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Graz’zt painting guide
With the components cleaned up and attached to their individual stands, they are then sprayed with a mid-grey primer. Any more imperfections can easily be seen at this point and any further cleaning completed.
Regardless of what paint brand you use, the overall palette for Graz’zt is a dark, rich colour scheme of midnight blue, deep purple and black. This reflects the ostentatious dress-sense of Graz’zt and his decadent nature.
I generally start painting the largest part on the model; in this case it is his dark blue skin. The basecoat is a 50/50 mix of black and dark blue to provide the basis of the shadows and then painting lighter tones of blue to build up to the final highlights and then ink washes to add richness and tone down the stark highlights.
Adding the finger and toenails in an off-white colour gives a contrast to the dark colour scheme and makes the details stand out.
With the curved blade of the greatsword, it gives the opportunity to add contrasting silver tones to represent the shadows on the blade. Starting with a dark silver basecoat and working up through the lighter silver colours. The final contrasting shadows are finished at the end with multiple ink washes.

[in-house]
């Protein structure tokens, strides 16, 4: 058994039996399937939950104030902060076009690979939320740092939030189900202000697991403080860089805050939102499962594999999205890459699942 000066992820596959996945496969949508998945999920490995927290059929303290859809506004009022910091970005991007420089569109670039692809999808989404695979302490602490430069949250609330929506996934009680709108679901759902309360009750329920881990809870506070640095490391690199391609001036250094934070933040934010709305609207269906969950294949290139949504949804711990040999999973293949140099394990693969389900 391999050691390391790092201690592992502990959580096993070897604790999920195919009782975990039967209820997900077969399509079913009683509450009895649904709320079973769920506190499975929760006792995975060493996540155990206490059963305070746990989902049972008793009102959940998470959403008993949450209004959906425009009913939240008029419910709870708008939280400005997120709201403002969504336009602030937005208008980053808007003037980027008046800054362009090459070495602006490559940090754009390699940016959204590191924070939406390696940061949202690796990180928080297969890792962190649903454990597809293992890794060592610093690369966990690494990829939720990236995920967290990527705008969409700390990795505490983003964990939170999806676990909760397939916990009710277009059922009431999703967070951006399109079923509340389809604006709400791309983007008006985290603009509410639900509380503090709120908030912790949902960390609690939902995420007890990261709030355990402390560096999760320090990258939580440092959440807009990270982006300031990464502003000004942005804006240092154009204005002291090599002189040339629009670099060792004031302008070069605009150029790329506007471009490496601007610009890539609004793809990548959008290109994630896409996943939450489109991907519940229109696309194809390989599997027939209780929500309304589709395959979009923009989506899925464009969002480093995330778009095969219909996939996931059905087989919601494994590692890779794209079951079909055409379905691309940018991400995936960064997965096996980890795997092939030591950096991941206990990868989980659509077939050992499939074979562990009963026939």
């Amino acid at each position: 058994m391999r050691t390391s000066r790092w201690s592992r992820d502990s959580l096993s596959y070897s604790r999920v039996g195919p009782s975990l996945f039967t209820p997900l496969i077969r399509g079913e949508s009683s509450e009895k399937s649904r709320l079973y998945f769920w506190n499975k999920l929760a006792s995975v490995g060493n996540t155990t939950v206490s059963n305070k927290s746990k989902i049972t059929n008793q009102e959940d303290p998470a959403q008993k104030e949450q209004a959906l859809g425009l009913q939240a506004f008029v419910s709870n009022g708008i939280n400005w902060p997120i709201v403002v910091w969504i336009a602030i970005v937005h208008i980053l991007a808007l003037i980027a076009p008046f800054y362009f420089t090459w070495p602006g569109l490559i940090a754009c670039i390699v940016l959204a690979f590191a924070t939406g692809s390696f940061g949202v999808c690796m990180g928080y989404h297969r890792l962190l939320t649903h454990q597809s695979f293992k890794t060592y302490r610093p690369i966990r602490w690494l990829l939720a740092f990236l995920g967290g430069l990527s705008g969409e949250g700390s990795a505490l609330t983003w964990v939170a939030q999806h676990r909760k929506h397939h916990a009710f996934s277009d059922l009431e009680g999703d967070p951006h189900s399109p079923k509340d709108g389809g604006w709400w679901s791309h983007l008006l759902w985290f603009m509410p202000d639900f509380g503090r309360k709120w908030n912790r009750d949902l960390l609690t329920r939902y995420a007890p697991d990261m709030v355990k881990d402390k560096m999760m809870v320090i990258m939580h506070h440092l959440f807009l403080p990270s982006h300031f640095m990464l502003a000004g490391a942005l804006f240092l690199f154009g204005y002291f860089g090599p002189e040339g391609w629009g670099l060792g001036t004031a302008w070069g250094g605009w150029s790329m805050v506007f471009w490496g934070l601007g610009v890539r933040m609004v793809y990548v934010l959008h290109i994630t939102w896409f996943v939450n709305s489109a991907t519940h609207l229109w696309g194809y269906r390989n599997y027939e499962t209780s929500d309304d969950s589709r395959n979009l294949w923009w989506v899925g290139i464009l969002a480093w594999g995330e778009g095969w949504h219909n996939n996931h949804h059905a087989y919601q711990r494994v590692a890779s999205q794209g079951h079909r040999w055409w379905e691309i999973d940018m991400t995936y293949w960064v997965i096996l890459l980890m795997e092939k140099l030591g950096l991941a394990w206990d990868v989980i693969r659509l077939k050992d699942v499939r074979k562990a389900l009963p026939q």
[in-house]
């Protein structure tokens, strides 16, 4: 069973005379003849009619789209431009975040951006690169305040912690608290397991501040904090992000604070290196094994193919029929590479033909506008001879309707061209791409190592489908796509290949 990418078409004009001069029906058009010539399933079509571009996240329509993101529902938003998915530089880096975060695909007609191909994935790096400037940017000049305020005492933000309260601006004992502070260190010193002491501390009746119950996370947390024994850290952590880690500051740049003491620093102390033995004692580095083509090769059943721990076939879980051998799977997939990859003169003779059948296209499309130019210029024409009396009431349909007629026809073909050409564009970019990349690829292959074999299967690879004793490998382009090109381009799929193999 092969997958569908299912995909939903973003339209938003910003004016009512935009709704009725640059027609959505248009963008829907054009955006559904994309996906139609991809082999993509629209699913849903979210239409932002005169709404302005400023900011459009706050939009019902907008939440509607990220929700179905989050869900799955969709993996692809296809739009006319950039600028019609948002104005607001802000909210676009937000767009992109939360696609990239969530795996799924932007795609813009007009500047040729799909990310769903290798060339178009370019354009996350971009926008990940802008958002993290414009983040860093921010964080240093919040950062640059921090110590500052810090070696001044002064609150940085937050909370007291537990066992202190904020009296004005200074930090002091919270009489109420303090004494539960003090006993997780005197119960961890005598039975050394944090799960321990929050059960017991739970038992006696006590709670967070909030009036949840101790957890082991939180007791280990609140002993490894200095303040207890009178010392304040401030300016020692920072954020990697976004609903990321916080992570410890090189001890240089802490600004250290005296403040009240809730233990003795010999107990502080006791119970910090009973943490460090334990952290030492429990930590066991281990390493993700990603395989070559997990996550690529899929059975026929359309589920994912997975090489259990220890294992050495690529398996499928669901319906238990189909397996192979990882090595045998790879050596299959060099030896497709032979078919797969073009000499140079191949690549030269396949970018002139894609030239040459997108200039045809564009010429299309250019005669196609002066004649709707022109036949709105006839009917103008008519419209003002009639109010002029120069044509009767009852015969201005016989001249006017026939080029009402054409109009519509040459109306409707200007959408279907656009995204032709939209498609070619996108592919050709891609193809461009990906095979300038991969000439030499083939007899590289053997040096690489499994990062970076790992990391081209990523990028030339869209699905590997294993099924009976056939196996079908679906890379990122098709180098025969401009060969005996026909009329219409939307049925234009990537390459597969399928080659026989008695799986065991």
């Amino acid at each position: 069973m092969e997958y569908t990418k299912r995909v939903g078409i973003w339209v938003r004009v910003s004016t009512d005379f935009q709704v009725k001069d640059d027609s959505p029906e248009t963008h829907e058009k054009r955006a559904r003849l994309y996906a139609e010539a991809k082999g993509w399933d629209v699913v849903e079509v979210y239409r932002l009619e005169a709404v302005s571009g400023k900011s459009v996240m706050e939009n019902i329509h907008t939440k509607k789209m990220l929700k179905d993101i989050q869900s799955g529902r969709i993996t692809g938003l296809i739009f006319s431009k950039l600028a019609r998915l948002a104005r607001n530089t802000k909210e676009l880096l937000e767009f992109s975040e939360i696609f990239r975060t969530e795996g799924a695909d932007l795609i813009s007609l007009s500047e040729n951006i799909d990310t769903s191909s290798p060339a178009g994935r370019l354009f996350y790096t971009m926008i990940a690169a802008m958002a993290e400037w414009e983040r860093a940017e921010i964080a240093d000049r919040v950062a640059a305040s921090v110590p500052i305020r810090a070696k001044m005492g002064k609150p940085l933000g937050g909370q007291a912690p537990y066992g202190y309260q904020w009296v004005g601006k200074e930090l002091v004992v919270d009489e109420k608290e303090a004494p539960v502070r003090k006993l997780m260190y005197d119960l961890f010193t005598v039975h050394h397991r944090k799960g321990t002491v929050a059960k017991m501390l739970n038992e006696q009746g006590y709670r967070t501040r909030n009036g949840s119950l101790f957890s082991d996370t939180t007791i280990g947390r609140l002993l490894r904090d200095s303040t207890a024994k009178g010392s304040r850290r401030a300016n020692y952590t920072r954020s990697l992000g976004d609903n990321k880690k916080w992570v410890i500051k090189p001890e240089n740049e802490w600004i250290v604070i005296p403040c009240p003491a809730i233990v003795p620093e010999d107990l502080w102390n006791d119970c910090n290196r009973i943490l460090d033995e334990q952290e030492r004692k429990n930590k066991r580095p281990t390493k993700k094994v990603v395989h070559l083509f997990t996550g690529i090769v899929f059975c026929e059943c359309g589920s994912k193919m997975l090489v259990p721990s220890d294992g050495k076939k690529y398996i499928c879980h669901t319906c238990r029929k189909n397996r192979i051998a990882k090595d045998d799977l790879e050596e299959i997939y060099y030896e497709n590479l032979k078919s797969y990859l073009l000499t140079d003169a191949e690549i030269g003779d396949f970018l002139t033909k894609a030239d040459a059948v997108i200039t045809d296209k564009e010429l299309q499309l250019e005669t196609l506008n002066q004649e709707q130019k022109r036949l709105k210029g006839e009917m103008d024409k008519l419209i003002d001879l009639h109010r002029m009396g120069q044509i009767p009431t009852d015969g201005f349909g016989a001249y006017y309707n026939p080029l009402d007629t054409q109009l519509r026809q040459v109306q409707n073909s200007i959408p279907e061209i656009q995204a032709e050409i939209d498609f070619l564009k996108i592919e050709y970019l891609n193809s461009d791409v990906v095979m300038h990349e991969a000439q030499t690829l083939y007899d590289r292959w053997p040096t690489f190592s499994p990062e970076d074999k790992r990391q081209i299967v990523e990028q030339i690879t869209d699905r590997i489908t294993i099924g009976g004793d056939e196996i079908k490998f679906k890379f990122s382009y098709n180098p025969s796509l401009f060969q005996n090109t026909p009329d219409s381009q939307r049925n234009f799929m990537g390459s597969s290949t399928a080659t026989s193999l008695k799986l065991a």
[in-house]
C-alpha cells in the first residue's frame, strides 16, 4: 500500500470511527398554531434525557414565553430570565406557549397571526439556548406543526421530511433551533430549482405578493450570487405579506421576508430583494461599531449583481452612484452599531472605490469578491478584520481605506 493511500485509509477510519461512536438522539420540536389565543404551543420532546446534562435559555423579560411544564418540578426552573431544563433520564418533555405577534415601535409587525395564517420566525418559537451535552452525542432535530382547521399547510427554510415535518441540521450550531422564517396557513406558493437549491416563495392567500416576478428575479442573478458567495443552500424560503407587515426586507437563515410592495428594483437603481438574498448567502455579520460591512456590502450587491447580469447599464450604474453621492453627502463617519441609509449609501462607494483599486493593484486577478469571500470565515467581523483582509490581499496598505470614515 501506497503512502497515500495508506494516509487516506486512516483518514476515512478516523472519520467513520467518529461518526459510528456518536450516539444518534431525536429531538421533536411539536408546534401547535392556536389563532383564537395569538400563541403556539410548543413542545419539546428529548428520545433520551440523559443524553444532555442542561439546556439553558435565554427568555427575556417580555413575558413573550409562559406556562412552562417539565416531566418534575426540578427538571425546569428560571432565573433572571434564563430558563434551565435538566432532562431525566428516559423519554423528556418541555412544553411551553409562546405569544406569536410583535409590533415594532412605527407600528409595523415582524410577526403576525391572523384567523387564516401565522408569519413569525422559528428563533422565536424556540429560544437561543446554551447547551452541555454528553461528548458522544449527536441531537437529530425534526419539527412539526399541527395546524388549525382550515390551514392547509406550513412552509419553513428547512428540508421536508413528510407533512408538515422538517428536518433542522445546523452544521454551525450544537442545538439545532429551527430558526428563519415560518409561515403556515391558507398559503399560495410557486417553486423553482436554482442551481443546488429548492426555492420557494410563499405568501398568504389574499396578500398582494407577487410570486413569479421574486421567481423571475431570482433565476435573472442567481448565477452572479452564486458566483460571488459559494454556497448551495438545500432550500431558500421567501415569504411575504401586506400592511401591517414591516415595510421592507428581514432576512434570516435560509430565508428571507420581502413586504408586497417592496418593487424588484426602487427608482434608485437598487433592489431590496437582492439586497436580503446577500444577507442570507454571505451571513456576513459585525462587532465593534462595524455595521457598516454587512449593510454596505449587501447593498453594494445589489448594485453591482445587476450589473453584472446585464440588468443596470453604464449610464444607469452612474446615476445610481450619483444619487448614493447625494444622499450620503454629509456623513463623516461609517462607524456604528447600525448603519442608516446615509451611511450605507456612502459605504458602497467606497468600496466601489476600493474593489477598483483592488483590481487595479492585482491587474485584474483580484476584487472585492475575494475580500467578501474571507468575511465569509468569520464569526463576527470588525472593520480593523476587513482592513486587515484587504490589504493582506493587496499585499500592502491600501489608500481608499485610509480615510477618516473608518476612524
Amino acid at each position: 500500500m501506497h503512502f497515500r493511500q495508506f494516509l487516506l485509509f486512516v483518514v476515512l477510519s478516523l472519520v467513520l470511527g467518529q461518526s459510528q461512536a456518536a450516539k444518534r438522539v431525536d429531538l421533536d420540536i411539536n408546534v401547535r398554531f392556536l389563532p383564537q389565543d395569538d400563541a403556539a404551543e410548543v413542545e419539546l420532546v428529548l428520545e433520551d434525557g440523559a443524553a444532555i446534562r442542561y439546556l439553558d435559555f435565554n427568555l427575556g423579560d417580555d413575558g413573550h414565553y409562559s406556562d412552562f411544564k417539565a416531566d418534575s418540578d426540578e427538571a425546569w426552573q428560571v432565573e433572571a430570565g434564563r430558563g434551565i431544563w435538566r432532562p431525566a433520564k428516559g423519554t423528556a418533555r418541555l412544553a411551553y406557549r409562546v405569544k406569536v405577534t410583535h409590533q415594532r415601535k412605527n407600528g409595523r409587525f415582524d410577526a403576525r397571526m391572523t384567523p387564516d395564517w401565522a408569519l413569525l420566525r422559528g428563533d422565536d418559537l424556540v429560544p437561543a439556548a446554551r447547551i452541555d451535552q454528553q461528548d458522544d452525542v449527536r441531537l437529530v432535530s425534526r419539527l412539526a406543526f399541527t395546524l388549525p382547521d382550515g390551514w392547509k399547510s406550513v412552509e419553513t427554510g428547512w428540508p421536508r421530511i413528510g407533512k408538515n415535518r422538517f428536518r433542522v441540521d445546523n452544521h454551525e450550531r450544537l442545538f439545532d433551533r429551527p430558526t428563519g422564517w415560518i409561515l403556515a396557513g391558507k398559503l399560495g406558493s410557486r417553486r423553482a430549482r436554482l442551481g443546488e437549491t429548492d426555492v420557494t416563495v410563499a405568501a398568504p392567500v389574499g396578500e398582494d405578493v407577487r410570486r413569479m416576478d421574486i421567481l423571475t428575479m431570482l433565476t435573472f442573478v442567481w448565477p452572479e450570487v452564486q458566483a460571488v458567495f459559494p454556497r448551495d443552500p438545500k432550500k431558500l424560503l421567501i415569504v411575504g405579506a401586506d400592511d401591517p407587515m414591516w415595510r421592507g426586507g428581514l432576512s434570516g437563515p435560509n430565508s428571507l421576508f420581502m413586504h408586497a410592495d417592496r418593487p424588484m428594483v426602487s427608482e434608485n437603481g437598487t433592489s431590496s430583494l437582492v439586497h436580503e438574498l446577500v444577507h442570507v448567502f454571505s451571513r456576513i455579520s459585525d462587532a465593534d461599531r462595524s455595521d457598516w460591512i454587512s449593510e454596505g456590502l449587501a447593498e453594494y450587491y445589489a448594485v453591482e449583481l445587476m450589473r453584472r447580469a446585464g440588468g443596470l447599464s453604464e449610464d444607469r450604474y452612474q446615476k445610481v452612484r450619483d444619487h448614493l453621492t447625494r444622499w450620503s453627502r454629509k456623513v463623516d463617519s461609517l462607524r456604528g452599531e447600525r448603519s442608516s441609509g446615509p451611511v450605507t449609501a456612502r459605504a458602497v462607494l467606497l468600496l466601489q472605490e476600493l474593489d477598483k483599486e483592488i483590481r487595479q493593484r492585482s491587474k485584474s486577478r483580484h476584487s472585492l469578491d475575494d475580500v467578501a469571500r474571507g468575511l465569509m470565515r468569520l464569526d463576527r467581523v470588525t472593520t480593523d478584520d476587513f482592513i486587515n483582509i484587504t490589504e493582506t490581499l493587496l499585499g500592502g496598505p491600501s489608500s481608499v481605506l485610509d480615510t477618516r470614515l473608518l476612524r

At the same time, I have painted the silver belt details, chain and the skull brooch.
With the overall colour scheme bias towards the cold blue end of the spectrum, I have added a much needed dark red colour scheme to his cloth around this arm; this brings warmth to the miniature.
Leather ‘kilt’ loincloth
Leaving the black as the shade colour and using dark grey as the highlights. This method of sharp highlights picks out the details and separate parts of the loincloth.
The gold studs act as another contrast to this area.
Dark purple patterns
I have purposely left this area plain black at the moment, as any mistakes or touching up required by the pattern can easily be painted over. The highlights for this area are left till after the pattern is finished and tidied up.
These are belts and other accessories, so as not to interfere with the colour scheme; I have painted the belt mid-brown.
The base is the largest area which provides an contrast to the blue and black tones. Starting with a dark warm grey colour, it is drybrushed with successive lighter grey tones and then highlighted with a sharp light grey.
Final stages- Eyes
Painting the eyes in with a light grey provides a good light base colour for the green to go on afterwards. This will give the green a brighter finish and make it really stand out.
Black Six-fingered hand motif
With this motif being black, it needs a strong highlight around the symbol to make it stand out on the body, for this I have used Steel Grey, the original final skin highlight.
The finished miniature